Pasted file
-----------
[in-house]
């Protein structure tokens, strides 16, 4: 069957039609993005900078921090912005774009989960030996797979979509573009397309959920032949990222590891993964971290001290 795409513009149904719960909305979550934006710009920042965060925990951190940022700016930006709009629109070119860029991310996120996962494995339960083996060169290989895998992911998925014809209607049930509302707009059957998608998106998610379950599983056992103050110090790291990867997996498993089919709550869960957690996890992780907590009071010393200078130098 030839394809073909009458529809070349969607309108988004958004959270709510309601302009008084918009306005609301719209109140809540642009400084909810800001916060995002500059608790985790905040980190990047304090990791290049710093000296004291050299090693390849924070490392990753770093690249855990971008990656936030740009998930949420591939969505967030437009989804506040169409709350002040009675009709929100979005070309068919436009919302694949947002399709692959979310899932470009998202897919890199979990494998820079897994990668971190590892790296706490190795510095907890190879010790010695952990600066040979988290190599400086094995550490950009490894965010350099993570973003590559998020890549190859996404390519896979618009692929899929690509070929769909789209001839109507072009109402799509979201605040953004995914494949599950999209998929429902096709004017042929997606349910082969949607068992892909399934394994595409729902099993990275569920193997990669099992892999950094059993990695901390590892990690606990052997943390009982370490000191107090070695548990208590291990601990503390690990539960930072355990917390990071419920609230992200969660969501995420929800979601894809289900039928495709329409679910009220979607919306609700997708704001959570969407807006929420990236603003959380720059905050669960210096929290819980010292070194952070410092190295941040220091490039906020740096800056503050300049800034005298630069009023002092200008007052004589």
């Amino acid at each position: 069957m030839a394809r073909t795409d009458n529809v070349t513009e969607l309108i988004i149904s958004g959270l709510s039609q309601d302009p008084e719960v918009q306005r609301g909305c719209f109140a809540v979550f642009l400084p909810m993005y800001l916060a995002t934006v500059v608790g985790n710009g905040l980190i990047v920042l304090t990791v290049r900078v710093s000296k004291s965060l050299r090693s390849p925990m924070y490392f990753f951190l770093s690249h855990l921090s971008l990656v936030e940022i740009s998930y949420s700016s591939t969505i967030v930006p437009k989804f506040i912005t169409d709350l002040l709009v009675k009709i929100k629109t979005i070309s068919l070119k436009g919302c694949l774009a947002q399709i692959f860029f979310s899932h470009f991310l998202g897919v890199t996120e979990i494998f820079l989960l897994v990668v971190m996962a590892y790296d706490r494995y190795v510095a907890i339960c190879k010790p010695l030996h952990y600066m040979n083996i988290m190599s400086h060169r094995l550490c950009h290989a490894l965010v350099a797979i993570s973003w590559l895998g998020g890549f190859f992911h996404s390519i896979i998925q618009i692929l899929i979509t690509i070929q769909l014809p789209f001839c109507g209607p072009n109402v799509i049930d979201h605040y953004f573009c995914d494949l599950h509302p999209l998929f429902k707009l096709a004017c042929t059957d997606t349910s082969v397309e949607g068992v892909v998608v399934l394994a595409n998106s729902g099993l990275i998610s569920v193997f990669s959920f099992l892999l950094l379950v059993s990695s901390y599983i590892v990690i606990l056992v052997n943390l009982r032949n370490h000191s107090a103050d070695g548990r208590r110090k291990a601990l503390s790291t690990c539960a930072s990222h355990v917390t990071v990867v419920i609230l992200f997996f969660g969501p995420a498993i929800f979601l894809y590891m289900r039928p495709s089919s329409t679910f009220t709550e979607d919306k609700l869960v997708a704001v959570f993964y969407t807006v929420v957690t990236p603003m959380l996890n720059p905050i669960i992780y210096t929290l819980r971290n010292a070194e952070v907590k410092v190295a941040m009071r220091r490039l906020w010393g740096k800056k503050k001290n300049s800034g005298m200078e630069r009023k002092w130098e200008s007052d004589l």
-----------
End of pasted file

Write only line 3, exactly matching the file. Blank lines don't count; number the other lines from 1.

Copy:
């Amino acid at each position: 069957m030839a394809r073909t795409d009458n529809v070349t513009e969607l309108i988004i149904s958004g959270l709510s039609q309601d302009p008084e719960v918009q306005r609301g909305c719209f109140a809540v979550f642009l400084p909810m993005y800001l916060a995002t934006v500059v608790g985790n710009g905040l980190i990047v920042l304090t990791v290049r900078v710093s000296k004291s965060l050299r090693s390849p925990m924070y490392f990753f951190l770093s690249h855990l921090s971008l990656v936030e940022i740009s998930y949420s700016s591939t969505i967030v930006p437009k989804f506040i912005t169409d709350l002040l709009v009675k009709i929100k629109t979005i070309s068919l070119k436009g919302c694949l774009a947002q399709i692959f860029f979310s899932h470009f991310l998202g897919v890199t996120e979990i494998f820079l989960l897994v990668v971190m996962a590892y790296d706490r494995y190795v510095a907890i339960c190879k010790p010695l030996h952990y600066m040979n083996i988290m190599s400086h060169r094995l550490c950009h290989a490894l965010v350099a797979i993570s973003w590559l895998g998020g890549f190859f992911h996404s390519i896979i998925q618009i692929l899929i979509t690509i070929q769909l014809p789209f001839c109507g209607p072009n109402v799509i049930d979201h605040y953004f573009c995914d494949l599950h509302p999209l998929f429902k707009l096709a004017c042929t059957d997606t349910s082969v397309e949607g068992v892909v998608v399934l394994a595409n998106s729902g099993l990275i998610s569920v193997f990669s959920f099992l892999l950094l379950v059993s990695s901390y599983i590892v990690i606990l056992v052997n943390l009982r032949n370490h000191s107090a103050d070695g548990r208590r110090k291990a601990l503390s790291t690990c539960a930072s990222h355990v917390t990071v990867v419920i609230l992200f997996f969660g969501p995420a498993i929800f979601l894809y590891m289900r039928p495709s089919s329409t679910f009220t709550e979607d919306k609700l869960v997708a704001v959570f993964y969407t807006v929420v957690t990236p603003m959380l996890n720059p905050i669960i992780y210096t929290l819980r971290n010292a070194e952070v907590k410092v190295a941040m009071r220091r490039l906020w010393g740096k800056k503050k001290n300049s800034g005298m200078e630069r009023k002092w130098e200008s007052d004589l």